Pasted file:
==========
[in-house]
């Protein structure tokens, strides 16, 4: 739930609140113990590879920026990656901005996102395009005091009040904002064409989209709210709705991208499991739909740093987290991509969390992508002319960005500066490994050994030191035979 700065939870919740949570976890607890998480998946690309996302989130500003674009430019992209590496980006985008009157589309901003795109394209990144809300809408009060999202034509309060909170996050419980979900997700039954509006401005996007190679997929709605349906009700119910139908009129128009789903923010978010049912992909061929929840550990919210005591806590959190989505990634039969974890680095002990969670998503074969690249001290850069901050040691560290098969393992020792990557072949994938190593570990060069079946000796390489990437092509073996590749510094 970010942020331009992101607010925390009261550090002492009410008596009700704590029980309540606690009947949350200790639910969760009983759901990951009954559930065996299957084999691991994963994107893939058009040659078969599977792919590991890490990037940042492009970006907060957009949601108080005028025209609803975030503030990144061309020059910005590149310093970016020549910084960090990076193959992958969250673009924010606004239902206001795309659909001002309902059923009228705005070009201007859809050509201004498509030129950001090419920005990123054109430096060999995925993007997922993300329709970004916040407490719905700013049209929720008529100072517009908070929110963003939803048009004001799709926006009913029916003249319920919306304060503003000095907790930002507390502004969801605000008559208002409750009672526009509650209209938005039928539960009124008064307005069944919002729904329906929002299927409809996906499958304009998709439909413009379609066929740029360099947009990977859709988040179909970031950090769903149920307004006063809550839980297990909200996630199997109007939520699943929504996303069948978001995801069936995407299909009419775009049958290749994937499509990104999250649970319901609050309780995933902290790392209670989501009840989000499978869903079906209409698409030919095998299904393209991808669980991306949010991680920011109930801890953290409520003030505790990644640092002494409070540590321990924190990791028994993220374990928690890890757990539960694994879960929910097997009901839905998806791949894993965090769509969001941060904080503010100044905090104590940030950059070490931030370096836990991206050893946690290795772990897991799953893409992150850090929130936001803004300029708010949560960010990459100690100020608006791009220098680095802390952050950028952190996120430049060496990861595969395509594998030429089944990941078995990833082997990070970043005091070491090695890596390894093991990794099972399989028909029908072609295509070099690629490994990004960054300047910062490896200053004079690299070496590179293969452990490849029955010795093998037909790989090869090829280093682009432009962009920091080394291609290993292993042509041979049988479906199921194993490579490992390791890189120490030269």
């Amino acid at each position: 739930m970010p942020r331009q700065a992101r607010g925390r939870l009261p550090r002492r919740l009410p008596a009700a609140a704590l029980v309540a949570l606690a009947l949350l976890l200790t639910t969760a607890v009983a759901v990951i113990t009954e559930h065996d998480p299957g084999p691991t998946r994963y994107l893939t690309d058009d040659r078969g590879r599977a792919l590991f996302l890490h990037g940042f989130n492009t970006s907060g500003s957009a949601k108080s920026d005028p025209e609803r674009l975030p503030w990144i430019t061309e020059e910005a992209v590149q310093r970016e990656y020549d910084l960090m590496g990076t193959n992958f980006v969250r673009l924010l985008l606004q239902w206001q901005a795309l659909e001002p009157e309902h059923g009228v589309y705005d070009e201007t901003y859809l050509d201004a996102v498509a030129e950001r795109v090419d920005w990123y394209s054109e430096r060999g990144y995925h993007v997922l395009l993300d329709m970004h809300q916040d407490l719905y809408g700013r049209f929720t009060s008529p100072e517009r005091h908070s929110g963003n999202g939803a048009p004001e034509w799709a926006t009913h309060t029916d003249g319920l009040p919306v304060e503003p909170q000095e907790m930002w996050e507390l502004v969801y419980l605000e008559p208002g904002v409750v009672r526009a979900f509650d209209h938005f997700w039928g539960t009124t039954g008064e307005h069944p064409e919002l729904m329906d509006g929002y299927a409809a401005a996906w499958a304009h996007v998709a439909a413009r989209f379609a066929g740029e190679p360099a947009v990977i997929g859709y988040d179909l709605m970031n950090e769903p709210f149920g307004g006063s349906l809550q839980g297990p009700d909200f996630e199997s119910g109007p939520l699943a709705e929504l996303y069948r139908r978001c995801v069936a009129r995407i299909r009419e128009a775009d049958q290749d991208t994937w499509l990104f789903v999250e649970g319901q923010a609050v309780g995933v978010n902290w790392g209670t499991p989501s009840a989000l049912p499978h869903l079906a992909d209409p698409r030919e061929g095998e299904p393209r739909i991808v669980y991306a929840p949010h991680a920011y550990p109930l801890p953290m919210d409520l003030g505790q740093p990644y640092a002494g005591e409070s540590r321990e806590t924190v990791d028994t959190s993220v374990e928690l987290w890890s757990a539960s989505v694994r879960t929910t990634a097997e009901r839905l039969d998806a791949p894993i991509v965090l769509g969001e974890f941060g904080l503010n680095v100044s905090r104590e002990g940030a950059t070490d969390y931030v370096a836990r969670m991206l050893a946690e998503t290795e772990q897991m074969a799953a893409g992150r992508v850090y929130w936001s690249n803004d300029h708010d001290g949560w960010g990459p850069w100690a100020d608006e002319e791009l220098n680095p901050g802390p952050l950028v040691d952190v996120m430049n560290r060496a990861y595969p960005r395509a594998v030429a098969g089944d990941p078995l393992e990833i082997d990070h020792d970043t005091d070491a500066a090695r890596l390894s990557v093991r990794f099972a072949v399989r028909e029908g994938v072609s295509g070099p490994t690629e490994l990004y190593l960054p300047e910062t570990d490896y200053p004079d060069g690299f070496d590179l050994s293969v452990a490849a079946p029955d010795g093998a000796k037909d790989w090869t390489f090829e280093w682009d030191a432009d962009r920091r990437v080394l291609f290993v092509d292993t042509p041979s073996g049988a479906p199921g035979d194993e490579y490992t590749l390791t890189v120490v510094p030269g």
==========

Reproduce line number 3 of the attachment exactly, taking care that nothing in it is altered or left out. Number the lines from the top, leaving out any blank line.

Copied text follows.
């Amino acid at each position: 739930m970010p942020r331009q700065a992101r607010g925390r939870l009261p550090r002492r919740l009410p008596a009700a609140a704590l029980v309540a949570l606690a009947l949350l976890l200790t639910t969760a607890v009983a759901v990951i113990t009954e559930h065996d998480p299957g084999p691991t998946r994963y994107l893939t690309d058009d040659r078969g590879r599977a792919l590991f996302l890490h990037g940042f989130n492009t970006s907060g500003s957009a949601k108080s920026d005028p025209e609803r674009l975030p503030w990144i430019t061309e020059e910005a992209v590149q310093r970016e990656y020549d910084l960090m590496g990076t193959n992958f980006v969250r673009l924010l985008l606004q239902w206001q901005a795309l659909e001002p009157e309902h059923g009228v589309y705005d070009e201007t901003y859809l050509d201004a996102v498509a030129e950001r795109v090419d920005w990123y394209s054109e430096r060999g990144y995925h993007v997922l395009l993300d329709m970004h809300q916040d407490l719905y809408g700013r049209f929720t009060s008529p100072e517009r005091h908070s929110g963003n999202g939803a048009p004001e034509w799709a926006t009913h309060t029916d003249g319920l009040p919306v304060e503003p909170q000095e907790m930002w996050e507390l502004v969801y419980l605000e008559p208002g904002v409750v009672r526009a979900f509650d209209h938005f997700w039928g539960t009124t039954g008064e307005h069944p064409e919002l729904m329906d509006g929002y299927a409809a401005a996906w499958a304009h996007v998709a439909a413009r989209f379609a066929g740029e190679p360099a947009v990977i997929g859709y988040d179909l709605m970031n950090e769903p709210f149920g307004g006063s349906l809550q839980g297990p009700d909200f996630e199997s119910g109007p939520l699943a709705e929504l996303y069948r139908r978001c995801v069936a009129r995407i299909r009419e128009a775009d049958q290749d991208t994937w499509l990104f789903v999250e649970g319901q923010a609050v309780g995933v978010n902290w790392g209670t499991p989501s009840a989000l049912p499978h869903l079906a992909d209409p698409r030919e061929g095998e299904p393209r739909i991808v669980y991306a929840p949010h991680a920011y550990p109930l801890p953290m919210d409520l003030g505790q740093p990644y640092a002494g005591e409070s540590r321990e806590t924190v990791d028994t959190s993220v374990e928690l987290w890890s757990a539960s989505v694994r879960t929910t990634a097997e009901r839905l039969d998806a791949p894993i991509v965090l769509g969001e974890f941060g904080l503010n680095v100044s905090r104590e002990g940030a950059t070490d969390y931030v370096a836990r969670m991206l050893a946690e998503t290795e772990q897991m074969a799953a893409g992150r992508v850090y929130w936001s690249n803004d300029h708010d001290g949560w960010g990459p850069w100690a100020d608006e002319e791009l220098n680095p901050g802390p952050l950028v040691d952190v996120m430049n560290r060496a990861y595969p960005r395509a594998v030429a098969g089944d990941p078995l393992e990833i082997d990070h020792d970043t005091d070491a500066a090695r890596l390894s990557v093991r990794f099972a072949v399989r028909e029908g994938v072609s295509g070099p490994t690629e490994l990004y190593l960054p300047e910062t570990d490896y200053p004079d060069g690299f070496d590179l050994s293969v452990a490849a079946p029955d010795g093998a000796k037909d790989w090869t390489f090829e280093w682009d030191a432009d962009r920091r990437v080394l291609f290993v092509d292993t042509p041979s073996g049988a479906p199921g035979d194993e490579y490992t590749l390791t890189v120490v510094p030269g």